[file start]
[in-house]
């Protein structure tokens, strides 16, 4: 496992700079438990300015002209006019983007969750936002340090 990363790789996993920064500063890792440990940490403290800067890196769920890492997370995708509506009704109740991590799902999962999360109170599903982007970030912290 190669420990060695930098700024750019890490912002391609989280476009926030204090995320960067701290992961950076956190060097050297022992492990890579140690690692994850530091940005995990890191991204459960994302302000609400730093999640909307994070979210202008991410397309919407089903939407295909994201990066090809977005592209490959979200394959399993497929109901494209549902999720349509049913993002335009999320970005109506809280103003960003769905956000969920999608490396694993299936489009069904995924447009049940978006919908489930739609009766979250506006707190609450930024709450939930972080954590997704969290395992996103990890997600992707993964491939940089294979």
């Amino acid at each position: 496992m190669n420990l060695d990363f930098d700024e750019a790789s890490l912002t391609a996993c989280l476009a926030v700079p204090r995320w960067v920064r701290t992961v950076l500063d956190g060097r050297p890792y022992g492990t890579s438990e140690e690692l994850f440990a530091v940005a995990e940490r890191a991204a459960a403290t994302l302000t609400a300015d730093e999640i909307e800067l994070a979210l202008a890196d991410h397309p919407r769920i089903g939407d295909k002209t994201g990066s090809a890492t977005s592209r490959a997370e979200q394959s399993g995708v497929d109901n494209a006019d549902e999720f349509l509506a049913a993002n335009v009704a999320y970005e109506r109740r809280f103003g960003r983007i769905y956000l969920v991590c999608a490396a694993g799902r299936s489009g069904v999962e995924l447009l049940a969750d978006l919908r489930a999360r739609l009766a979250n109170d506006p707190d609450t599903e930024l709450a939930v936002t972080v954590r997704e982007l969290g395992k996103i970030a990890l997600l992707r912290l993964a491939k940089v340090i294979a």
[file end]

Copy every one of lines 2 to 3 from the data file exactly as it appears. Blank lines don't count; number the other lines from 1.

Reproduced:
């Protein structure tokens, strides 16, 4: 496992700079438990300015002209006019983007969750936002340090 990363790789996993920064500063890792440990940490403290800067890196769920890492997370995708509506009704109740991590799902999962999360109170599903982007970030912290 190669420990060695930098700024750019890490912002391609989280476009926030204090995320960067701290992961950076956190060097050297022992492990890579140690690692994850530091940005995990890191991204459960994302302000609400730093999640909307994070979210202008991410397309919407089903939407295909994201990066090809977005592209490959979200394959399993497929109901494209549902999720349509049913993002335009999320970005109506809280103003960003769905956000969920999608490396694993299936489009069904995924447009049940978006919908489930739609009766979250506006707190609450930024709450939930972080954590997704969290395992996103990890997600992707993964491939940089294979």
């Amino acid at each position: 496992m190669n420990l060695d990363f930098d700024e750019a790789s890490l912002t391609a996993c989280l476009a926030v700079p204090r995320w960067v920064r701290t992961v950076l500063d956190g060097r050297p890792y022992g492990t890579s438990e140690e690692l994850f440990a530091v940005a995990e940490r890191a991204a459960a403290t994302l302000t609400a300015d730093e999640i909307e800067l994070a979210l202008a890196d991410h397309p919407r769920i089903g939407d295909k002209t994201g990066s090809a890492t977005s592209r490959a997370e979200q394959s399993g995708v497929d109901n494209a006019d549902e999720f349509l509506a049913a993002n335009v009704a999320y970005e109506r109740r809280f103003g960003r983007i769905y956000l969920v991590c999608a490396a694993g799902r299936s489009g069904v999962e995924l447009l049940a969750d978006l919908r489930a999360r739609l009766a979250n109170d506006p707190d609450t599903e930024l709450a939930v936002t972080v954590r997704e982007l969290g395992k996103i970030a990890l997600l992707r912290l993964a491939k940089v340090i294979a």